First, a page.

Are self-driving cars just around the corner, or years away? The media and certain business leaders are hyping the technology in the pure optimism camp, while academics and other researchers seem much less sure.
On the optimism side, you can now summon a Tesla to your front door from its parking spot, or send it from your front door to go park, with the “Autopark” feature. And Elon Musk calls this just a “baby step” with more ambitious self-driving features just around the corner:
Tesla Motors Inc. Chief Executive Officer Elon Musk said within two years a customer would be able to summon an electric car to drive autonomously from Los Angeles to New York.
“I might be slightly optimistic on that, but I don’t think significantly optimistic that we can do that in two years,” Musk said in a press conference on Sunday. He added that it should be technically feasible to have fully autonomous vehicles within 24 to 36 months.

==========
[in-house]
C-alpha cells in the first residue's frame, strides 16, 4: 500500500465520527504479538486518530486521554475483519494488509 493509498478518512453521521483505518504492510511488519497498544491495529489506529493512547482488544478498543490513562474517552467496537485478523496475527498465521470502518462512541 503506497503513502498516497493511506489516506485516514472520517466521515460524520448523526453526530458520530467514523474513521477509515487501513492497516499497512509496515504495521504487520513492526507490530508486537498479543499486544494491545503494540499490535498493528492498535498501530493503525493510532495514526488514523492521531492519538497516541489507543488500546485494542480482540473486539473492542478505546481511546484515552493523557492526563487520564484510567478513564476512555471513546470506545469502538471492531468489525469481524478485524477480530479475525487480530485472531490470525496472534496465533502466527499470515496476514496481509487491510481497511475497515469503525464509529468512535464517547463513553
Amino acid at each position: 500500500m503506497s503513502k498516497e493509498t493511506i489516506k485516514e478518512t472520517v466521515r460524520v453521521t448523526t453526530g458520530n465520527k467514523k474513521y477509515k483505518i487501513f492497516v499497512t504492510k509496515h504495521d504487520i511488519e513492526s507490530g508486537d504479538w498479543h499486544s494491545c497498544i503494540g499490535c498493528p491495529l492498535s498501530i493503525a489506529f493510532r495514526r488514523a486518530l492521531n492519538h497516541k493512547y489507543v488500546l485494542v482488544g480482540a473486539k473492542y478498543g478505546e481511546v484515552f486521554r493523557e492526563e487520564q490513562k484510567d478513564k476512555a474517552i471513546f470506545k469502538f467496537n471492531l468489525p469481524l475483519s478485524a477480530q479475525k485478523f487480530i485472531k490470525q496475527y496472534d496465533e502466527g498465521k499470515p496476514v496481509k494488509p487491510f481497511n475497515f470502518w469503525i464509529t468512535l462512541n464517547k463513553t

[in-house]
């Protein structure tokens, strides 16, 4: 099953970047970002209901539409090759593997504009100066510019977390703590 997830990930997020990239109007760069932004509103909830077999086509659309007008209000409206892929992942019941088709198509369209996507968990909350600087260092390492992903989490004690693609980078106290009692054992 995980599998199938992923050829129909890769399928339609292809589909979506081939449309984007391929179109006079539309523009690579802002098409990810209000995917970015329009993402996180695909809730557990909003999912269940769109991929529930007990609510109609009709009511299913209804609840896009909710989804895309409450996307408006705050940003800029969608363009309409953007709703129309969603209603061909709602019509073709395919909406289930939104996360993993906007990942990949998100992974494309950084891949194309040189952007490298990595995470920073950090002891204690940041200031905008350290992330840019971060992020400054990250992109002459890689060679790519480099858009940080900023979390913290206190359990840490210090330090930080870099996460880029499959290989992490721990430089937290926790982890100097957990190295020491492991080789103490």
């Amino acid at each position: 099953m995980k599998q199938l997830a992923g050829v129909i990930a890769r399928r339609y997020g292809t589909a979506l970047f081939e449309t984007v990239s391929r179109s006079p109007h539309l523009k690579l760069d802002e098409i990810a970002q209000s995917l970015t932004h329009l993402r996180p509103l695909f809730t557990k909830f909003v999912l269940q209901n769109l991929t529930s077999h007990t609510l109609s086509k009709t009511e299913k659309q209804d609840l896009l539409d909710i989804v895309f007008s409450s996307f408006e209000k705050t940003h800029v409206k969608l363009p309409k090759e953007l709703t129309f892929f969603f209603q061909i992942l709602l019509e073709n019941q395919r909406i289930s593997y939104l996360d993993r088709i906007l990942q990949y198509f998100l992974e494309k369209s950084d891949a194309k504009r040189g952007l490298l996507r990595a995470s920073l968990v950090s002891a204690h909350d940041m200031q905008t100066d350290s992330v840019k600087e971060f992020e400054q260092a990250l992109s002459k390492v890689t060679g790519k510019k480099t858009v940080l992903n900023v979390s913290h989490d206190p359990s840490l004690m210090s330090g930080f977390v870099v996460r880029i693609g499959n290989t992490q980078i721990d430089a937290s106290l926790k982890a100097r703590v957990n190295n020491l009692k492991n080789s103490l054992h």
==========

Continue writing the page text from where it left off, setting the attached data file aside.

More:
But then you read reports of self-driving researchers who throw cold water on this kind of optimism:
Everyone wants to reduce the global death toll of 1.2 million from car accidents annually, but how do we get on the path to vehicles that are virtually incapable of crashing? There’s a lot of cheerleading out there, and vague talk about vehicles being on the road in a year or two. “In truth, we’re a long way from autonomous cars,” [Dr. Gill Pratt, head of the new Toyota Research Institute] said. “We can perform reliably at certain speeds, and under certain weather conditions. But what we’ve accomplished are the relatively easy things.”
Pratt set the industry a rather daunting goal. Sure it’s great that autonomous cars have been tested in millions of miles of driving, but we need trillions of miles on the road. Figuring out how to make that happen is the team’s challenge. Part of that is measuring how humans react in emergency conditions while piloting the cars already on the road. Pratt pointed out that Toyota, now the world’s biggest automaker, currently sells 10 million cars around the world annually, and that 100 million Toyotas are on the road at any one time—covering a billion miles per year.
Hard to know what to make of it, but it could be a case where business leaders like Musk pull inherently cautious researchers like Pratt out of their comfort zones to bring the technology to market faster than they’d otherwise like. The result could be that we end up somewhere in the middle of these predictions.